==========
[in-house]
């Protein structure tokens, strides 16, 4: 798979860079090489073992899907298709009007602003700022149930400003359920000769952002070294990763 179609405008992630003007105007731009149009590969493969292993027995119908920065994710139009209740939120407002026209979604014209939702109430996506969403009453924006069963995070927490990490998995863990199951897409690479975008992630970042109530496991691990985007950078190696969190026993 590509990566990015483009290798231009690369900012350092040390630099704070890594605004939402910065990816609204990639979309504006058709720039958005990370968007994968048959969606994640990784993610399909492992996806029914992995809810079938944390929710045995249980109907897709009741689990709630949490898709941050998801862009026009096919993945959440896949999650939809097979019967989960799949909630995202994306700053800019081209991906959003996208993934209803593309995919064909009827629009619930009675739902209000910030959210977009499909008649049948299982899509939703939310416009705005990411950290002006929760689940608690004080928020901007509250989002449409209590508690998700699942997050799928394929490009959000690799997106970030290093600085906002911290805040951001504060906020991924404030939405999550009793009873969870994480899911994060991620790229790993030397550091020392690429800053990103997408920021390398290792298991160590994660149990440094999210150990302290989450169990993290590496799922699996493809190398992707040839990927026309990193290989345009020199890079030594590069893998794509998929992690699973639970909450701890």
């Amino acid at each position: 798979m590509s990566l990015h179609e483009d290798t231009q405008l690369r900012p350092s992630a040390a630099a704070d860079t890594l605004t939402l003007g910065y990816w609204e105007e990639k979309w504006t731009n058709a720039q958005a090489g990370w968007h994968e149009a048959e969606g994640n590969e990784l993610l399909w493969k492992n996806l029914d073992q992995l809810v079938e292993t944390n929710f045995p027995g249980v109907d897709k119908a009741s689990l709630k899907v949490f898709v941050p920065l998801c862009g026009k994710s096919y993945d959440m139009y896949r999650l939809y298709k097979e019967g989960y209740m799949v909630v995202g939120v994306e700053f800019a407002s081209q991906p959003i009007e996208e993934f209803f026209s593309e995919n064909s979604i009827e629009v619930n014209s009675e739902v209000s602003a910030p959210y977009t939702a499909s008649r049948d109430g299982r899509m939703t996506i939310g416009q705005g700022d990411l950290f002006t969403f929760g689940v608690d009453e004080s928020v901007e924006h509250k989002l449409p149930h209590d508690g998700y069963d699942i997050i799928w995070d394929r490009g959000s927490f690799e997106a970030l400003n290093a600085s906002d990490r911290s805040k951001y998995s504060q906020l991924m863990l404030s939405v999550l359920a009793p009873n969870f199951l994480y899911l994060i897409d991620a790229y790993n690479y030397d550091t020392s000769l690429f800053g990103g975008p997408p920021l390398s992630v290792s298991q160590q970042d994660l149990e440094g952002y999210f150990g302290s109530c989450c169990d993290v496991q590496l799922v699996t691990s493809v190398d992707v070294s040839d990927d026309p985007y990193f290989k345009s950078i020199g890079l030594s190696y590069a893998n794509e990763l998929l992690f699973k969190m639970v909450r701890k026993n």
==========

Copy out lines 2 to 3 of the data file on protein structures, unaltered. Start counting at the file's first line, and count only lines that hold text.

């Protein structure tokens, strides 16, 4: 798979860079090489073992899907298709009007602003700022149930400003359920000769952002070294990763 179609405008992630003007105007731009149009590969493969292993027995119908920065994710139009209740939120407002026209979604014209939702109430996506969403009453924006069963995070927490990490998995863990199951897409690479975008992630970042109530496991691990985007950078190696969190026993 590509990566990015483009290798231009690369900012350092040390630099704070890594605004939402910065990816609204990639979309504006058709720039958005990370968007994968048959969606994640990784993610399909492992996806029914992995809810079938944390929710045995249980109907897709009741689990709630949490898709941050998801862009026009096919993945959440896949999650939809097979019967989960799949909630995202994306700053800019081209991906959003996208993934209803593309995919064909009827629009619930009675739902209000910030959210977009499909008649049948299982899509939703939310416009705005990411950290002006929760689940608690004080928020901007509250989002449409209590508690998700699942997050799928394929490009959000690799997106970030290093600085906002911290805040951001504060906020991924404030939405999550009793009873969870994480899911994060991620790229790993030397550091020392690429800053990103997408920021390398290792298991160590994660149990440094999210150990302290989450169990993290590496799922699996493809190398992707040839990927026309990193290989345009020199890079030594590069893998794509998929992690699973639970909450701890």
């Amino acid at each position: 798979m590509s990566l990015h179609e483009d290798t231009q405008l690369r900012p350092s992630a040390a630099a704070d860079t890594l605004t939402l003007g910065y990816w609204e105007e990639k979309w504006t731009n058709a720039q958005a090489g990370w968007h994968e149009a048959e969606g994640n590969e990784l993610l399909w493969k492992n996806l029914d073992q992995l809810v079938e292993t944390n929710f045995p027995g249980v109907d897709k119908a009741s689990l709630k899907v949490f898709v941050p920065l998801c862009g026009k994710s096919y993945d959440m139009y896949r999650l939809y298709k097979e019967g989960y209740m799949v909630v995202g939120v994306e700053f800019a407002s081209q991906p959003i009007e996208e993934f209803f026209s593309e995919n064909s979604i009827e629009v619930n014209s009675e739902v209000s602003a910030p959210y977009t939702a499909s008649r049948d109430g299982r899509m939703t996506i939310g416009q705005g700022d990411l950290f002006t969403f929760g689940v608690d009453e004080s928020v901007e924006h509250k989002l449409p149930h209590d508690g998700y069963d699942i997050i799928w995070d394929r490009g959000s927490f690799e997106a970030l400003n290093a600085s906002d990490r911290s805040k951001y998995s504060q906020l991924m863990l404030s939405v999550l359920a009793p009873n969870f199951l994480y899911l994060i897409d991620a790229y790993n690479y030397d550091t020392s000769l690429f800053g990103g975008p997408p920021l390398s992630v290792s298991q160590q970042d994660l149990e440094g952002y999210f150990g302290s109530c989450c169990d993290v496991q590496l799922v699996t691990s493809v190398d992707v070294s040839d990927d026309p985007y990193f290989k345009s950078i020199g890079l030594s190696y590069a893998n794509e990763l998929l992690f699973k969190m639970v909450r701890k026993n």